I really think our culture would benefit from celebrating Halloween properly. Not all this plastic pumpkin crap but I mean a festival of darkness for the grown-ups like the Day of The Dead or the Venice Carnival, where we all get dressed up, preferably masked and explore the side of us we usually keep under the bed.
In Whitby we've just had Goth weekend. Currently the town is swarming with folk of all ages (about sixteen to sixty-five), some in full Victoriana, others in rubber, PVC and leather, most men and women wearing some sort of corset.
I do think it is notable that the Goth movement only really sustains itself in rather repressed teutonic cultures like our own, Germany and Scandinavia. Cultures where we actually have something we keep under the bed. I like the Goths a lot. I don't know any other subcultures that can take over a small Northen seaside resort for two weekends a year without such as a murmur of local opposition. Plus some of them are hot.
The people to whom Halloween or Samhain really belongs are folks like Marit over at Baba Yaga's Hut who has carved the most beautiful jack o' lantern I have ever beheld. She also offers advice on Scrying, whatever that is. Marit is a great artist you ought to check out.
As for myself, the only ‘supernatural’ phenomenon I am forced to entertain is the idea of some sort of psychic communication between us. There have been some rigorous experiments that seem to suggest that this exists – not in the sense that you and I could communicate through thought alone, but that sometimes it is possible to transmit information, particularly emotional information, between ourselves. I mean we are well aware about sorts of energy which we can’t see, hear or feel; radio waves, radiation etc. So despite my otherwise materialist worldview, I don’t think it is beyond the realms of possibility that there are more things in heaven and earth, Horatio, than are dreamt of in your philosophy.
Most people have many examples of when they happened to feel a sudden urge to contact someone at some random yet subsequently crucial moment. I have loads of such incidents, especially involving my family and closest friends. The most profound one within our family was when we were quite small and one weekend my Dad decided to visit my grandparents by himself. At this time, we saw a great deal of my grandparents and Andrew who was living with them at the time. We usually walked round there together, Dad never went by himself, but today he decided to do this and to go by car. He didn’t bother phoning before he went either, which my Mum thought very odd behaviour.
When he turned into their road, he was greeted with the sight of my granddad, his hair and shirt sticky with blood, standing in front of his car, my uncle Andrew behind the wheel. Andrew’s learning difficulties were so profound that it seems unlikely that he would have been able to make the car go forward, but if he had, he almost certainly wouldn’t have been able to stop it (if in this disturbed state it would actually occur to him to do so). My Dad managed to intervene, get Andrew out of the car somehow. I think this episode began one of Andrew’s periods under section. As I have explained before, the medication Andrew took for epilepsy and other medical conditions would send him rather loopy at times. He was no worse than a stroppy child, only he was the size of a man and as such became an unwitting danger to other people. My Granddad wasn’t badly hurt, only it was a scalp wound so had bled profusely. However, without my Dad turning up on this random visit, it could have been a lot worse.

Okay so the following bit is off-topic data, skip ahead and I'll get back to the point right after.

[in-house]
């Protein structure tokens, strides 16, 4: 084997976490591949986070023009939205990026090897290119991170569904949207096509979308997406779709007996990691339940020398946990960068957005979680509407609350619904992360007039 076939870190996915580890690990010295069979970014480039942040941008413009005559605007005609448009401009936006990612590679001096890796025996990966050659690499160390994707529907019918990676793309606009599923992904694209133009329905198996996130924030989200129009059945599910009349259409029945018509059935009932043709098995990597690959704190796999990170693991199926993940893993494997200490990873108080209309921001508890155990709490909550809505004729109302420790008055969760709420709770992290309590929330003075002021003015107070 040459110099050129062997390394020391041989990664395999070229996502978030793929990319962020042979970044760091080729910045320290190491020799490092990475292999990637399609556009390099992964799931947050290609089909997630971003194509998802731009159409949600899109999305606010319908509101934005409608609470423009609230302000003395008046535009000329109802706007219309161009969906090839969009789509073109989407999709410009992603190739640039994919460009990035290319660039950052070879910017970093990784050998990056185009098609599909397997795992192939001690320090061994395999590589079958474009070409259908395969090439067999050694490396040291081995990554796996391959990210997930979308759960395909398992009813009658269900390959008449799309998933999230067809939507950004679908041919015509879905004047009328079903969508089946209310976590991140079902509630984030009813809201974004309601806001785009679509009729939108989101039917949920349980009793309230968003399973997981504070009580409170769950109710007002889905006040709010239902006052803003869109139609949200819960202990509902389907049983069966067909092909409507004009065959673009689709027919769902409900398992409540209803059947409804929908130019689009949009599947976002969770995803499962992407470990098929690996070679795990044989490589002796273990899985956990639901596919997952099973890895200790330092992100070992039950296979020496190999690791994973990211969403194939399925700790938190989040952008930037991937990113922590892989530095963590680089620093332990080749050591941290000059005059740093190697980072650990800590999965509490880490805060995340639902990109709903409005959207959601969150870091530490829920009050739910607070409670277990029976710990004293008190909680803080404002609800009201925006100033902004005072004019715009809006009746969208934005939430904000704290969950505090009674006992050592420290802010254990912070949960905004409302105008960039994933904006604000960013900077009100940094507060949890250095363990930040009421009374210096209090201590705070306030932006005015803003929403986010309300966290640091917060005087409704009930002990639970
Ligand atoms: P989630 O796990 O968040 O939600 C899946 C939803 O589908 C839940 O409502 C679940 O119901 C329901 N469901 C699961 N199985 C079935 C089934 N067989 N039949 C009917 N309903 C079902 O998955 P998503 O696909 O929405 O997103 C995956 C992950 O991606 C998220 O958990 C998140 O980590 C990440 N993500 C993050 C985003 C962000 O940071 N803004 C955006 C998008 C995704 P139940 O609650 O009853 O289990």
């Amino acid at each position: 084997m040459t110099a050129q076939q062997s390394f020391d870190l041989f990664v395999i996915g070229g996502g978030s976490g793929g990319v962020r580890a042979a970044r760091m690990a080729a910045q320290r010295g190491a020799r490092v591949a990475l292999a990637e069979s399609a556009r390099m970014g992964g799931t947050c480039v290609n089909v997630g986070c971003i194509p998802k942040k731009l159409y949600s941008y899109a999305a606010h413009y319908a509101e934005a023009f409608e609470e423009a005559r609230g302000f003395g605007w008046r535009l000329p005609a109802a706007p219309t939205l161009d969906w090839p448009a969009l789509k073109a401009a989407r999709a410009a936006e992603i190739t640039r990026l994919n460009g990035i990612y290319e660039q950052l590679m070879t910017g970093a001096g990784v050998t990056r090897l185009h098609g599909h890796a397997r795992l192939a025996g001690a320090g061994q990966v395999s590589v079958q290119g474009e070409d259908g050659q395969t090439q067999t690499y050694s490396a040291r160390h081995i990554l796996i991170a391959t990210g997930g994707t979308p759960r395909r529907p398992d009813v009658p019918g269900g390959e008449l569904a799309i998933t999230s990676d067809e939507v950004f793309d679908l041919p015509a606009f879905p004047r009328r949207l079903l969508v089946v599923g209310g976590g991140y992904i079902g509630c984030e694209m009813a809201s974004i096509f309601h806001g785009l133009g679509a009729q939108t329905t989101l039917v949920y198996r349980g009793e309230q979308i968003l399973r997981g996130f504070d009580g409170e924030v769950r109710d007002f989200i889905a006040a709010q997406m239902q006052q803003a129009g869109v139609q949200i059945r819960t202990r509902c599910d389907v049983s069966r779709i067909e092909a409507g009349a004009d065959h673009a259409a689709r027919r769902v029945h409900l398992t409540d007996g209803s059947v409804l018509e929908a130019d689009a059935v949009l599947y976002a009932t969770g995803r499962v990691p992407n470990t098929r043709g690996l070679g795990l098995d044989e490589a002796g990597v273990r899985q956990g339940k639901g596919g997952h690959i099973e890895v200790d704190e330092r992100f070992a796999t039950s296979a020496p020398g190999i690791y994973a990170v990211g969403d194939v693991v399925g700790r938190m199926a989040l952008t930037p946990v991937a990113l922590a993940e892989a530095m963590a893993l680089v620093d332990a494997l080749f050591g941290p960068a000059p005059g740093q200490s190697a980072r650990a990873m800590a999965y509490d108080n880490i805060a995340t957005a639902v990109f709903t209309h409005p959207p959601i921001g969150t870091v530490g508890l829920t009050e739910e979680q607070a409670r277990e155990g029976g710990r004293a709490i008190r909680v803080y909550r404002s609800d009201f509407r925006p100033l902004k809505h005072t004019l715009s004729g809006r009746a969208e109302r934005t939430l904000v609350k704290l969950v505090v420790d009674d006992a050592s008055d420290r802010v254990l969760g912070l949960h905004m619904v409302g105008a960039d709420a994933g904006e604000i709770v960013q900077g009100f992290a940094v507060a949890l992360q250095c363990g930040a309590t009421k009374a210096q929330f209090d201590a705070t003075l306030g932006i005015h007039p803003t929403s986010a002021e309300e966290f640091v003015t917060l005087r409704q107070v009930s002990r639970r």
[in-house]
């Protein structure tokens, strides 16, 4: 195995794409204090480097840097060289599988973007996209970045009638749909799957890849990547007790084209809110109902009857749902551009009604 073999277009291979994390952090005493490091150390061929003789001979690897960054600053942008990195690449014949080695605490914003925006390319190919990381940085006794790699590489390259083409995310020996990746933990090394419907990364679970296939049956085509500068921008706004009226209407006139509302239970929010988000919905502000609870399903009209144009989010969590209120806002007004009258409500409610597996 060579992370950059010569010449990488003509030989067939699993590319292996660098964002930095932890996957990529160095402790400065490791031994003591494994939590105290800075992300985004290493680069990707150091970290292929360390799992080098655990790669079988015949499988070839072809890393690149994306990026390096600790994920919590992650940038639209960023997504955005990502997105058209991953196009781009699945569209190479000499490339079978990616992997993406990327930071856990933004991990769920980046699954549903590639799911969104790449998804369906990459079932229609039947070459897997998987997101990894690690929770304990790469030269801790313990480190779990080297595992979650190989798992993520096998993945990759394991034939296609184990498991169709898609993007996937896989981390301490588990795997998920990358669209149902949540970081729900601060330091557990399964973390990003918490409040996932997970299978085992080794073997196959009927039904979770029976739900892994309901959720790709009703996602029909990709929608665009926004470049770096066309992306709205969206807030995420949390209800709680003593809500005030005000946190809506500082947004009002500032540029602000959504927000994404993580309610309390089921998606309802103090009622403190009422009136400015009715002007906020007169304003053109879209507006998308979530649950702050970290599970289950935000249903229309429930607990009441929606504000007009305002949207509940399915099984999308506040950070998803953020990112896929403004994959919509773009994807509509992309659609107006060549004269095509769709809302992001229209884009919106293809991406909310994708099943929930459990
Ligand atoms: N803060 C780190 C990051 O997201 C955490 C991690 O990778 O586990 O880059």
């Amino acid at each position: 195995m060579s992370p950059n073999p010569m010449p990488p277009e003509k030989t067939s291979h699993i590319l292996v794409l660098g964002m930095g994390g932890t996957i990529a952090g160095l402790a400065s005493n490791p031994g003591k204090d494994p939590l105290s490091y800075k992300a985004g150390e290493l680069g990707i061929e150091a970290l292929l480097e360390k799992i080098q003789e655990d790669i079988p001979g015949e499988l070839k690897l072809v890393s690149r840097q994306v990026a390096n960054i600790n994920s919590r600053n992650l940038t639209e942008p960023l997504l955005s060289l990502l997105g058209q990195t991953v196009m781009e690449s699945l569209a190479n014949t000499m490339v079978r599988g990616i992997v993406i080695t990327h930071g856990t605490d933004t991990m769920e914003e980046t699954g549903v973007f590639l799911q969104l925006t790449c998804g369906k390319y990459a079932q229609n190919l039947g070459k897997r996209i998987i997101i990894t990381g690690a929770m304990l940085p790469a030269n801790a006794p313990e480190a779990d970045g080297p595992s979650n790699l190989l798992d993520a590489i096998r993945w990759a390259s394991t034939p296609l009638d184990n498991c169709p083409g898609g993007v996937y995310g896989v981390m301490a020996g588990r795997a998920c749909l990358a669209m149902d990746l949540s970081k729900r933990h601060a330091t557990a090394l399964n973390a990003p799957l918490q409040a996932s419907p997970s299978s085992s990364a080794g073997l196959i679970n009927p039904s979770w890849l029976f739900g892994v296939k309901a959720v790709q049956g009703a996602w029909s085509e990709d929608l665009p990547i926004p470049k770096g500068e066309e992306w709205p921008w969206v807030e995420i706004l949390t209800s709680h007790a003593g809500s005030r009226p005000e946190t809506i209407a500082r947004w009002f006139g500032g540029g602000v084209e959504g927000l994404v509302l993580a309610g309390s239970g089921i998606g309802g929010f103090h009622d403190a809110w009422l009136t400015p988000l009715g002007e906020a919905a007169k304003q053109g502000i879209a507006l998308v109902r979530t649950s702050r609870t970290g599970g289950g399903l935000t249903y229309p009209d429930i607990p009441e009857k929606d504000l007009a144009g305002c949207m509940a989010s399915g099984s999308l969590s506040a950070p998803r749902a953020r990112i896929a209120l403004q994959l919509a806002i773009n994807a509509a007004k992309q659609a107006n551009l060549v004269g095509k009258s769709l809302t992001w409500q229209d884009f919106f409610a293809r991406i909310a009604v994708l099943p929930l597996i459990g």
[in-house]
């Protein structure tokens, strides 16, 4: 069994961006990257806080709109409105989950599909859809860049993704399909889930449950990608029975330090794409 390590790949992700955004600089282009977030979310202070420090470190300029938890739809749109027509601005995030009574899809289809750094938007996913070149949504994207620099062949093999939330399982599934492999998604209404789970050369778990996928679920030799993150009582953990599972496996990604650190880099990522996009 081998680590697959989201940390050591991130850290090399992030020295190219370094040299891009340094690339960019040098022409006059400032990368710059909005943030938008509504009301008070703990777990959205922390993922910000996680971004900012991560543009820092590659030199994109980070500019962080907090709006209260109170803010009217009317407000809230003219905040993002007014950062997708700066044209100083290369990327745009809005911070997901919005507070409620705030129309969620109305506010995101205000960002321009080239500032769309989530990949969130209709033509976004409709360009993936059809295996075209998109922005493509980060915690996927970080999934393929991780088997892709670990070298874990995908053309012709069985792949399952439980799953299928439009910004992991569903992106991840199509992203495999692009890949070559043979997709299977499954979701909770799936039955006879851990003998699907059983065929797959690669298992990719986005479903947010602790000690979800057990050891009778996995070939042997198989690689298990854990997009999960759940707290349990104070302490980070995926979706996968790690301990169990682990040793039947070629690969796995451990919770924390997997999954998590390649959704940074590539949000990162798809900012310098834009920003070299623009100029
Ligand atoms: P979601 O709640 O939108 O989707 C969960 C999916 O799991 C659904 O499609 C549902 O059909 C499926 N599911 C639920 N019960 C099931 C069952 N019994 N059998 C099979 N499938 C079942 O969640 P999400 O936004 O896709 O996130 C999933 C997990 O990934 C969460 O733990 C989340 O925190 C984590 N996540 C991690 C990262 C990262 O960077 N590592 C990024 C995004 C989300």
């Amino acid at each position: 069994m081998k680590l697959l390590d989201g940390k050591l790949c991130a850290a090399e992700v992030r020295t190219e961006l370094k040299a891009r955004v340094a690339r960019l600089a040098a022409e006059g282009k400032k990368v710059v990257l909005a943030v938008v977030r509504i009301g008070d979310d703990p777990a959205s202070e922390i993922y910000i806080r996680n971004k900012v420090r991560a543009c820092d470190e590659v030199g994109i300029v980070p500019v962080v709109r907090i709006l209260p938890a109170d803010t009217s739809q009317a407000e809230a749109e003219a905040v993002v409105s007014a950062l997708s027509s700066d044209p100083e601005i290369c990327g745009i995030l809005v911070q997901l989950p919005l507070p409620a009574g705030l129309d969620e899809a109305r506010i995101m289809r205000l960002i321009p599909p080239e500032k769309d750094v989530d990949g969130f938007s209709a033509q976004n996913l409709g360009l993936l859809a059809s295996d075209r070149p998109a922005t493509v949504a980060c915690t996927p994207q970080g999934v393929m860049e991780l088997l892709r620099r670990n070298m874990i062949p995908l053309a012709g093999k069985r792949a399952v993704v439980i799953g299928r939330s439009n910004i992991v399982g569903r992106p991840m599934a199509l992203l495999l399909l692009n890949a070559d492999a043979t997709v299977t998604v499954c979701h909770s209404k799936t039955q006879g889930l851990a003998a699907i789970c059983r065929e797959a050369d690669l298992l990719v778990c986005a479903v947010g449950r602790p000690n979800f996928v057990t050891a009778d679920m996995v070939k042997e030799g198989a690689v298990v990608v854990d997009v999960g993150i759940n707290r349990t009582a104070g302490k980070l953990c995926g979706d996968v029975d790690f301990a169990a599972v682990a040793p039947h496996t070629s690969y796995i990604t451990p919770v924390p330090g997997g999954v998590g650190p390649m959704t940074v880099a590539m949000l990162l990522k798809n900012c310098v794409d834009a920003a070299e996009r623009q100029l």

As for ghosts, well almost all ‘hauntings’ are supposed to be connected to fairly dramatic events. It occurs to me that if there is some form of transmittable emotional energy as I describe, then there is no reason why these things can’t leave their mark on a place – rather like radiation. Souls haven’t returned to haunt a place, only the place remains ‘charged’ with what happened there.
However my most vivid and inexplicable first-hand ‘ghostly’ incident doesn’t really comply with such a theory. It happened one Sunday morning when Mum and I were walking to my other grandparent’s house. We had just begun to worry about my Grandad Wellfare’s failing health. Both my mother and I were very close to Granddad.
The people who lived on the end of our road were Catholics and often had coffee mornings and other meetings round at their house, so there were often a number of cars parked near the end of the road. Today I noticed that there was a very old fashioned looking car parked really close to the corner of the road – dangerously so really. I don’t know much about old cars, but it was very much the shape of a black cab. And it was black, but it wasn’t a taxi. In the passenger seat there sat a woman in late middle age. She was dressed in black, but in a quite old-fashioned formal way with a hat, and a lacey white color. As we passed, she smiled very broadly and waved, which I didn’t think much of because my Mum was always bumping into people she knew and I didn’t. I smiled back and when we were round the corner and a little way up the road I asked, “So who was that?”
“You didn’t see her too?” Mum said in surprise.
“The lady in the car, right?”
“Oh. That was my Grandma Wellfare.”
I don’t need to tell you that my great Grandmother had been dead for some time at this point. I was then sworn to secrecy on the matter, which I guess she’d probably let me off by now. What followed was a very painful period for us all; my Granddad had pancreatic cancer which carried him away within the space of a few months (an extremely santitised version of events). Yeah, I know. Well it wouldn’t be a spooky story if I included the rational explanation.
Now for some real horror, today I have been revisiting The Kick Inside by Kate Bush and singing along. Ooh, let me grab it, let me gra-a-a-ab your soul away-ay-ay...